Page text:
In December 1994, 2400 seeds collected during the analysis of the spatial distribution of seeds were distributed within 66 sowing sites, half under scrub and half in open sites. Each sowing site was protected with a cage made of 30 × 30 × 10-cm wire mesh to prevent rodent predation. Before sowing, we removed all the seeds that were naturally present in these sites. In subsequent fruiting seasons, we prevented seed arrival by attaching a translucent piece of cloth to the cage ceiling. The sowing sites were monitored for germination fortnightly throughout the period of natural seedling emergence (December to May). We considered that germination had occurred whenever the endocarp was split and the radicle had emerged.

Seedlings and saplings

In December 1994, we chose fifty-three 2 × 2-m permanent seedling sampling plots; 28 of these plots were located on four randomly positioned transects (seven plots per transect, 5 m between plots). To compensate for the low frequency of some microhabitat types in these transects, we randomly chose 10 additional plots under Olea, 10 under Phillyrea and 5 under Quercus. Thus, our sampling design was closer to a stratified random than a strict random design.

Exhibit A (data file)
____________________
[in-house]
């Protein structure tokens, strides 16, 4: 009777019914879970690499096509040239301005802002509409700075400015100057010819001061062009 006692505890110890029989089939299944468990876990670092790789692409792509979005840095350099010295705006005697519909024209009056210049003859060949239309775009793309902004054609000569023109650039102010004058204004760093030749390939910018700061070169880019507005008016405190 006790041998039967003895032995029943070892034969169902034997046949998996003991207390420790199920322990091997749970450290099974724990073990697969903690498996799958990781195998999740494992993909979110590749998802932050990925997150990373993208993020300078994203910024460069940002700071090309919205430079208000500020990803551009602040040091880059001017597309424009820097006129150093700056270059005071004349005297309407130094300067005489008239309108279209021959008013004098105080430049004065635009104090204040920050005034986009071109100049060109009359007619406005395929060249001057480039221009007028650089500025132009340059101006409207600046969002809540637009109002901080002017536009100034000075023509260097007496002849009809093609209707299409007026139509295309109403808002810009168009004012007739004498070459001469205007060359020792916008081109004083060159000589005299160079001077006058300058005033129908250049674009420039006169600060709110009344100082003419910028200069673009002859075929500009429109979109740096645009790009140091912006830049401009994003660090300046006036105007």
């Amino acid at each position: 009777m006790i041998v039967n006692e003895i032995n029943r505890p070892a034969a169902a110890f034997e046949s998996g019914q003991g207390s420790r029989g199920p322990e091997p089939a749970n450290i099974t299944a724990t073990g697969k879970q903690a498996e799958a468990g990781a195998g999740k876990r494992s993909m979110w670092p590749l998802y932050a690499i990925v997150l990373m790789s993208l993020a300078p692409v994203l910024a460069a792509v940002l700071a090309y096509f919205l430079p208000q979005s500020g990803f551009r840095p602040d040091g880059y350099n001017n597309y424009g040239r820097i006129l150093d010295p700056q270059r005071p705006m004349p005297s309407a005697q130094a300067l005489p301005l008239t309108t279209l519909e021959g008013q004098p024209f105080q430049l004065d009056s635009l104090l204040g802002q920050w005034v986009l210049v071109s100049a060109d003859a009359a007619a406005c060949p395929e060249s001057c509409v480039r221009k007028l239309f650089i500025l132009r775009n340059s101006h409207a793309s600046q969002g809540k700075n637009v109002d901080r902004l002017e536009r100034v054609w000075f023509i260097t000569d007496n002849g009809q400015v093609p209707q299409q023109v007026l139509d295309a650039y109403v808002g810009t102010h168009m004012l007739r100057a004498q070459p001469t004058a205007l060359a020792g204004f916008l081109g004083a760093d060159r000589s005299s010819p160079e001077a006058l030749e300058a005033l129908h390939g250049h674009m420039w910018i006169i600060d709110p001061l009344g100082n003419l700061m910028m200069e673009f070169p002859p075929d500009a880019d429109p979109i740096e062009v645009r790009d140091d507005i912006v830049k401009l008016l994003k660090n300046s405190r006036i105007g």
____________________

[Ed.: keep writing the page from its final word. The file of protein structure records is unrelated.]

From January 1996, we monitored the number of seedlings within the plots at monthly intervals. Seedlings emerging in that year were labelled and checked monthly for survival until December 1998. The development of mature characteristics (at which point they were classified as saplings) and the cause of mortality if they died were recorded.

To determine the survival probability of older saplings, we also marked all non-reproductive individuals already present in 1994 (hereafter called ‘old-saplings’) within and around the seedling sampling plots. A 4 × 4 m plot was centred on each seedling plot to obtain a larger sampling unit for plants in this less abundant stage. We monitored the survival of old-saplings in December 1995, 1997 and 1998.

Transition probabilities